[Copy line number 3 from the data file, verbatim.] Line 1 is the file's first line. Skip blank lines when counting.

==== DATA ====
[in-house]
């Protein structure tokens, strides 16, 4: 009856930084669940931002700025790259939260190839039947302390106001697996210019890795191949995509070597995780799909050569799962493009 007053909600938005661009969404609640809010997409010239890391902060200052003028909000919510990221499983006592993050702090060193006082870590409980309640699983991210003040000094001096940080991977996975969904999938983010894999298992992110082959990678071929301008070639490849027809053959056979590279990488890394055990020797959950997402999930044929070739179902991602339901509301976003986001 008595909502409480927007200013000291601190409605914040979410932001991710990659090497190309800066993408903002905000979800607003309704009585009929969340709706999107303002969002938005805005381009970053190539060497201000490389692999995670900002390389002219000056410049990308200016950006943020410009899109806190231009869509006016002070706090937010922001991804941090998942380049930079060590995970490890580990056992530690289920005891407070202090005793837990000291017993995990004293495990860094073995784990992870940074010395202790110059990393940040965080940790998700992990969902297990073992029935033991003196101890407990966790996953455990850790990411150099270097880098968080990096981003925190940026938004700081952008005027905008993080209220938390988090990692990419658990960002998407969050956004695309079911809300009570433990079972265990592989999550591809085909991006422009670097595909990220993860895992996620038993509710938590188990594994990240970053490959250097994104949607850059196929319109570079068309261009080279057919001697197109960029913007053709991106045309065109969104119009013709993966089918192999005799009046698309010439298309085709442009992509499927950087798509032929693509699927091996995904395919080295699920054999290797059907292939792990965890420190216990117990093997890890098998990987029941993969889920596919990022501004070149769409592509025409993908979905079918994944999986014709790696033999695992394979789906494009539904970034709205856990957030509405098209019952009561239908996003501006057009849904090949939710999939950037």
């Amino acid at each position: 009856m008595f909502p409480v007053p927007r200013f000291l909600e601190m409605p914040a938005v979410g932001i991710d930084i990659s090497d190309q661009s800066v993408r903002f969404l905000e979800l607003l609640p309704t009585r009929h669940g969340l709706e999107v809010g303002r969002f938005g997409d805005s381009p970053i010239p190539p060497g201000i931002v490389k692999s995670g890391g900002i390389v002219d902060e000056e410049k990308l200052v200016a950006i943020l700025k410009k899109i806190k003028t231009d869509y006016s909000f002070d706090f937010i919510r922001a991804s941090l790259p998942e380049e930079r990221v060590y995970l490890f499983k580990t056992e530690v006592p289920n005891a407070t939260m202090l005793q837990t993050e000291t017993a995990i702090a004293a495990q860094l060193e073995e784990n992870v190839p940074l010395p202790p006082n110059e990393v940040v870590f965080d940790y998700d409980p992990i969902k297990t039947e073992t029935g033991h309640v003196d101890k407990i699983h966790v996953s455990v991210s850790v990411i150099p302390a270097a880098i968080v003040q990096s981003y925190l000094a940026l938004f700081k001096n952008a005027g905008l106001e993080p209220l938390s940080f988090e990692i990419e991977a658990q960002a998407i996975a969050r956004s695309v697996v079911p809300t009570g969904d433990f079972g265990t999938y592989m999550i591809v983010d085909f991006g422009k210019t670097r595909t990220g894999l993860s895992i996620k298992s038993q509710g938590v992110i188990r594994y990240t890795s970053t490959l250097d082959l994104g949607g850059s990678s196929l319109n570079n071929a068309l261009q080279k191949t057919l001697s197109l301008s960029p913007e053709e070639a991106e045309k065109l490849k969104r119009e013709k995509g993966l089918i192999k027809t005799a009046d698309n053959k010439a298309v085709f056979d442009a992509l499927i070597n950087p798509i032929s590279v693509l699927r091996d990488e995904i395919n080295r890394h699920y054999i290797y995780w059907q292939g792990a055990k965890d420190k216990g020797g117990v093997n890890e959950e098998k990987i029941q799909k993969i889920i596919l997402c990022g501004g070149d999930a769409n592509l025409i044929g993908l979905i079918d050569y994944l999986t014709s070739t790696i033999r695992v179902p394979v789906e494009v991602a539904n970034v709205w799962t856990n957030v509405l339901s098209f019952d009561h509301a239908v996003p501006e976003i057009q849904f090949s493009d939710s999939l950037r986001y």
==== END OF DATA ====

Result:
């Amino acid at each position: 009856m008595f909502p409480v007053p927007r200013f000291l909600e601190m409605p914040a938005v979410g932001i991710d930084i990659s090497d190309q661009s800066v993408r903002f969404l905000e979800l607003l609640p309704t009585r009929h669940g969340l709706e999107v809010g303002r969002f938005g997409d805005s381009p970053i010239p190539p060497g201000i931002v490389k692999s995670g890391g900002i390389v002219d902060e000056e410049k990308l200052v200016a950006i943020l700025k410009k899109i806190k003028t231009d869509y006016s909000f002070d706090f937010i919510r922001a991804s941090l790259p998942e380049e930079r990221v060590y995970l490890f499983k580990t056992e530690v006592p289920n005891a407070t939260m202090l005793q837990t993050e000291t017993a995990i702090a004293a495990q860094l060193e073995e784990n992870v190839p940074l010395p202790p006082n110059e990393v940040v870590f965080d940790y998700d409980p992990i969902k297990t039947e073992t029935g033991h309640v003196d101890k407990i699983h966790v996953s455990v991210s850790v990411i150099p302390a270097a880098i968080v003040q990096s981003y925190l000094a940026l938004f700081k001096n952008a005027g905008l106001e993080p209220l938390s940080f988090e990692i990419e991977a658990q960002a998407i996975a969050r956004s695309v697996v079911p809300t009570g969904d433990f079972g265990t999938y592989m999550i591809v983010d085909f991006g422009k210019t670097r595909t990220g894999l993860s895992i996620k298992s038993q509710g938590v992110i188990r594994y990240t890795s970053t490959l250097d082959l994104g949607g850059s990678s196929l319109n570079n071929a068309l261009q080279k191949t057919l001697s197109l301008s960029p913007e053709e070639a991106e045309k065109l490849k969104r119009e013709k995509g993966l089918i192999k027809t005799a009046d698309n053959k010439a298309v085709f056979d442009a992509l499927i070597n950087p798509i032929s590279v693509l699927r091996d990488e995904i395919n080295r890394h699920y054999i290797y995780w059907q292939g792990a055990k965890d420190k216990g020797g117990v093997n890890e959950e098998k990987i029941q799909k993969i889920i596919l997402c990022g501004g070149d999930a769409n592509l025409i044929g993908l979905i079918d050569y994944l999986t014709s070739t790696i033999r695992v179902p394979v789906e494009v991602a539904n970034v709205w799962t856990n957030v509405l339901s098209f019952d009561h509301a239908v996003p501006e976003i057009q849904f090949s493009d939710s999939l950037r986001y």